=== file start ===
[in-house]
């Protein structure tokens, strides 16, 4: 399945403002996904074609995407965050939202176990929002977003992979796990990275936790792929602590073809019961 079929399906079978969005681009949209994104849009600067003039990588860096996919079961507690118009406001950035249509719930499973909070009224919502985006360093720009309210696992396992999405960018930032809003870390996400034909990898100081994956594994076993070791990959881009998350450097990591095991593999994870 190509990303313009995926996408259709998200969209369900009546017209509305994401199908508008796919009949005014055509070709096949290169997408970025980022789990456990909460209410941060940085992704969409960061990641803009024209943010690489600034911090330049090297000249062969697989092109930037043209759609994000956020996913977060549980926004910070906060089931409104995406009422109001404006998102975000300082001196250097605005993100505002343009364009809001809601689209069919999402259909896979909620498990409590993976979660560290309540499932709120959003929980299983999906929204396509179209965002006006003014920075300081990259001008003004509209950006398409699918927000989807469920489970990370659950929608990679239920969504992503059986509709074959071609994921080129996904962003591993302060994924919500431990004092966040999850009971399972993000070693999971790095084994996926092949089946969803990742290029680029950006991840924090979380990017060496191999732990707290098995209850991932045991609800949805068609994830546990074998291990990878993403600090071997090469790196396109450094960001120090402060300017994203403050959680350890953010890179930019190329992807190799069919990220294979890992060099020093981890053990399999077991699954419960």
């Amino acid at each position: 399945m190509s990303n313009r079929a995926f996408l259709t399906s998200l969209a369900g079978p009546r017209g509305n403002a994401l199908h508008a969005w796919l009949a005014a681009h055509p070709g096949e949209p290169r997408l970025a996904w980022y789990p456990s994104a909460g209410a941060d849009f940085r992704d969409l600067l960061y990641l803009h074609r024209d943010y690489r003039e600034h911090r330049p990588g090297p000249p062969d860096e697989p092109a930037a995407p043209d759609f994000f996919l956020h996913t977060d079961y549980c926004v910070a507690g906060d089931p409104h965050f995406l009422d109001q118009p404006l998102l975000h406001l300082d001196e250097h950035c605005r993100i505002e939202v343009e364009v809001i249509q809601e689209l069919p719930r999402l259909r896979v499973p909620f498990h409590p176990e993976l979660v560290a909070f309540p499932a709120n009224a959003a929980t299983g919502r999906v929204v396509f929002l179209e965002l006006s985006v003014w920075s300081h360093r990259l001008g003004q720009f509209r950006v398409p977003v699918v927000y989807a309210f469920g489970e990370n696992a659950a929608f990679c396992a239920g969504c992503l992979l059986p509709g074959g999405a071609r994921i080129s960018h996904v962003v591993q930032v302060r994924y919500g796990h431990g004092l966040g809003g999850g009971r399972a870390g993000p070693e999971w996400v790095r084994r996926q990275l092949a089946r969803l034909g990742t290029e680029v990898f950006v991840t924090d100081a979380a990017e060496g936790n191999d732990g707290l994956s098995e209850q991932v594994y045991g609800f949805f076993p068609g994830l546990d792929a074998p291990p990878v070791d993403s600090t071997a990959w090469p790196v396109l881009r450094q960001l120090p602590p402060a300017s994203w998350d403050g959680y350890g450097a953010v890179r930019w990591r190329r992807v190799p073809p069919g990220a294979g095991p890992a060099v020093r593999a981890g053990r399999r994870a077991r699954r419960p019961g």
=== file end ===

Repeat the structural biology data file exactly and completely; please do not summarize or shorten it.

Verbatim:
[in-house]
């Protein structure tokens, strides 16, 4: 399945403002996904074609995407965050939202176990929002977003992979796990990275936790792929602590073809019961 079929399906079978969005681009949209994104849009600067003039990588860096996919079961507690118009406001950035249509719930499973909070009224919502985006360093720009309210696992396992999405960018930032809003870390996400034909990898100081994956594994076993070791990959881009998350450097990591095991593999994870 190509990303313009995926996408259709998200969209369900009546017209509305994401199908508008796919009949005014055509070709096949290169997408970025980022789990456990909460209410941060940085992704969409960061990641803009024209943010690489600034911090330049090297000249062969697989092109930037043209759609994000956020996913977060549980926004910070906060089931409104995406009422109001404006998102975000300082001196250097605005993100505002343009364009809001809601689209069919999402259909896979909620498990409590993976979660560290309540499932709120959003929980299983999906929204396509179209965002006006003014920075300081990259001008003004509209950006398409699918927000989807469920489970990370659950929608990679239920969504992503059986509709074959071609994921080129996904962003591993302060994924919500431990004092966040999850009971399972993000070693999971790095084994996926092949089946969803990742290029680029950006991840924090979380990017060496191999732990707290098995209850991932045991609800949805068609994830546990074998291990990878993403600090071997090469790196396109450094960001120090402060300017994203403050959680350890953010890179930019190329992807190799069919990220294979890992060099020093981890053990399999077991699954419960």
């Amino acid at each position: 399945m190509s990303n313009r079929a995926f996408l259709t399906s998200l969209a369900g079978p009546r017209g509305n403002a994401l199908h508008a969005w796919l009949a005014a681009h055509p070709g096949e949209p290169r997408l970025a996904w980022y789990p456990s994104a909460g209410a941060d849009f940085r992704d969409l600067l960061y990641l803009h074609r024209d943010y690489r003039e600034h911090r330049p990588g090297p000249p062969d860096e697989p092109a930037a995407p043209d759609f994000f996919l956020h996913t977060d079961y549980c926004v910070a507690g906060d089931p409104h965050f995406l009422d109001q118009p404006l998102l975000h406001l300082d001196e250097h950035c605005r993100i505002e939202v343009e364009v809001i249509q809601e689209l069919p719930r999402l259909r896979v499973p909620f498990h409590p176990e993976l979660v560290a909070f309540p499932a709120n009224a959003a929980t299983g919502r999906v929204v396509f929002l179209e965002l006006s985006v003014w920075s300081h360093r990259l001008g003004q720009f509209r950006v398409p977003v699918v927000y989807a309210f469920g489970e990370n696992a659950a929608f990679c396992a239920g969504c992503l992979l059986p509709g074959g999405a071609r994921i080129s960018h996904v962003v591993q930032v302060r994924y919500g796990h431990g004092l966040g809003g999850g009971r399972a870390g993000p070693e999971w996400v790095r084994r996926q990275l092949a089946r969803l034909g990742t290029e680029v990898f950006v991840t924090d100081a979380a990017e060496g936790n191999d732990g707290l994956s098995e209850q991932v594994y045991g609800f949805f076993p068609g994830l546990d792929a074998p291990p990878v070791d993403s600090t071997a990959w090469p790196v396109l881009r450094q960001l120090p602590p402060a300017s994203w998350d403050g959680y350890g450097a953010v890179r930019w990591r190329r992807v190799p073809p069919g990220a294979g095991p890992a060099v020093r593999a981890g053990r399999r994870a077991r699954r419960p019961g």